“I, as an alder and council vice-president, supported two tiny homes in District 12,” Abbas said. “The second project came during my time and I fully supported it. I shared information and knowledge with my constituents to really ease their concerns with the right information and really made sure that the tiny home was in a stable neighborhood. It is very important for us to keep these people in an environment where they are successful. We create policies for success and not for failure. It’s the same situation with the shelter. There is the temporary shelter in District 12 at 1st Street. I am very supportive of that. I do think the Pennsylvania Avenue site, which I proposed, is on hold right now. I think as an alder, I presented a solution of bring it to my backyard instead of not in my backyard. I said to bring it here because I want the homeless to be close to service in Downtown Madison. Having said that, regardless if it goes to Pennsylvania Avenue, there would be certain opposition. It’s the responsibility of the city leaders as alders and city staff to communicate with the neighbors, businesses and other stakeholders to make sure we create those bridges and create understanding on this particular matter and then move forward on another direction. And I did that and it was unanimously approved by the neighborhood association. There was huge support.”
While Abbas is very supportive of Bus Rapid Transit (BRT), he has some equity issues as it relates to its impact on the north and south parts of the city.
“I think the city of Madison is taking the right direction on the public transportation by creating BRT,” Abbas said. “However, there is more work to be done, especially on the south side and the north side, where with the existing system, it is very hard to connect them from isthmus east to west. If you commute from north to south, it takes forever. You have to make many transfers. And that creates barriers for people to commute. With the BRT — I am really optimistic and really pushing for it — I know the focus is going to be on east to west. From an equity point of view and really looking at how we can better connect north and south, we need to take practical steps and also look at how BRT can benefit the north side and the south side.”
Another initiative that Abbas is looking to push is the development of a 311 service calling system that would allow the diversification of city responses to citizen service calls.
“With a 311 system, I think we could have a virtual hybrid system where a police officer doesn’t need to go to your doorstep. He’s available on a zoom call. But if you have issues, you want to be heard. You want to hear a police officer’s opinion. He could give you an opinion on a virtual call. So decreasing police interaction in the community is very important unless the issue is criminal in nature. Then the police role is still important to the society. But at the same time, there are many things where we could reimagine something like a virtual call to practically intervene and provide advice. Or the city inspector can go. Or we can send a park ranger who doesn’t carry any weapon. They can address park-related issues. This is an opportunity. My priority as Common Council president is to really see how we can implement that system that finally matters and we start some sort of pilot and put some money in the budget.”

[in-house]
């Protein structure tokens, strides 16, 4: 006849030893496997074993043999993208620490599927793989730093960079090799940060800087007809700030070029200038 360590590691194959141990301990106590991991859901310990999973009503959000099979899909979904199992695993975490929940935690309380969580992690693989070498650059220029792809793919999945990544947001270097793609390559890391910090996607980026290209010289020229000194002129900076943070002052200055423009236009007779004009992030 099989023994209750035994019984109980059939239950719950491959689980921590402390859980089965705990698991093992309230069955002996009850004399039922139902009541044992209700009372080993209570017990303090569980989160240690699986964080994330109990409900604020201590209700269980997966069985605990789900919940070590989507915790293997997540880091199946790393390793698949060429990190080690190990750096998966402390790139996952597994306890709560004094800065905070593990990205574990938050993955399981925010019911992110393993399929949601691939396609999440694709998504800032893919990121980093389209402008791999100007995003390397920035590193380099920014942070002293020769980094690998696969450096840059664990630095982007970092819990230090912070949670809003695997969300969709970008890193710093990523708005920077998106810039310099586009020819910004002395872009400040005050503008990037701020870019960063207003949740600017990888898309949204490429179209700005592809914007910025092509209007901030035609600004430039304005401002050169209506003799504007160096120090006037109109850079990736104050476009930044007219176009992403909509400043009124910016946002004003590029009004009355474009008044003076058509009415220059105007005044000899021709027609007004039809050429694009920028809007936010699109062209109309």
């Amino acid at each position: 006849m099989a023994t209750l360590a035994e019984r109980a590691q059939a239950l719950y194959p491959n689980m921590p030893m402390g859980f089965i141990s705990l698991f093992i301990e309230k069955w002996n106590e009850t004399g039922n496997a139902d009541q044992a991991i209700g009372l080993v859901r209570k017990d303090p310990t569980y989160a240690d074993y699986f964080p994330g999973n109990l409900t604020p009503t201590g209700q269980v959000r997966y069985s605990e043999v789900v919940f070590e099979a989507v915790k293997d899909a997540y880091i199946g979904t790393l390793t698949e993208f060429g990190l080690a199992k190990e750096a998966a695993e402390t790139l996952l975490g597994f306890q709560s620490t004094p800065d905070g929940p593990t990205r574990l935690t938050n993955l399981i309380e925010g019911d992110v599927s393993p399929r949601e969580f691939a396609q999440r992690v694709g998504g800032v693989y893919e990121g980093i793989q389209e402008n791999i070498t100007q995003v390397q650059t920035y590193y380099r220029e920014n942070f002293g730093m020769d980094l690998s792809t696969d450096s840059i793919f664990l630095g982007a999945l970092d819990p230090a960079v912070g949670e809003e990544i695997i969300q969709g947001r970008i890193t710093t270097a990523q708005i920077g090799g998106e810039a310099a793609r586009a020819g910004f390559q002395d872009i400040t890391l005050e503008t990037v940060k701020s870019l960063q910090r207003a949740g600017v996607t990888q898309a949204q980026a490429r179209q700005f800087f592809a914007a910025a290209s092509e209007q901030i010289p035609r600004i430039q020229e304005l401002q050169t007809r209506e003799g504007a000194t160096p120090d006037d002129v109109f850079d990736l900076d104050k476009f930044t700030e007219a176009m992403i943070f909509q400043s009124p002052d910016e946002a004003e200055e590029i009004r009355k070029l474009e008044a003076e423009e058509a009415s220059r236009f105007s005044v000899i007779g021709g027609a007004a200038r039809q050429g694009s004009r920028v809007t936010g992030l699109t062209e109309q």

In the area of affordable housing, Abbas feels that the city needs to take specific measures to ensure that affordable housing is spread throughout the city and that its affordable housing doesn’t have a 30-year lifespan due to national and state affordable housing policies. In essence, Abbas wants the city to have a practical say in how affordable housing unfolds within its city limits.
“We need to set a vision on where we want to see us in the next 10-20 years in terms of affordable housing,” Abbas said. “We also need to explore opportunities on land banking and working with non-profits and organizations that have land trusts and making it real affordable housing could be a possible solution among other things that we can do. We need to be involved in land banking. As an example, in the north side of my district, the population is growing because there is land available. We have expedited land going through the planning process of redevelopment. This is the opportunity for the city to land bank that and work with land trust organizations to develop affordable housing for the life of the housing instead of just for 30 years. We need to be involved in this process rather than letting the developers decide where they want to put affordable housing. We should be a part of it. That’s how we could really move forward with affordable housing crisis and really address it.”
Syed Abbas is ready to tackle the issues facing the city of Madison through transparent communication, the exchange of ideas and creativity. These are all strong pillars of democracy.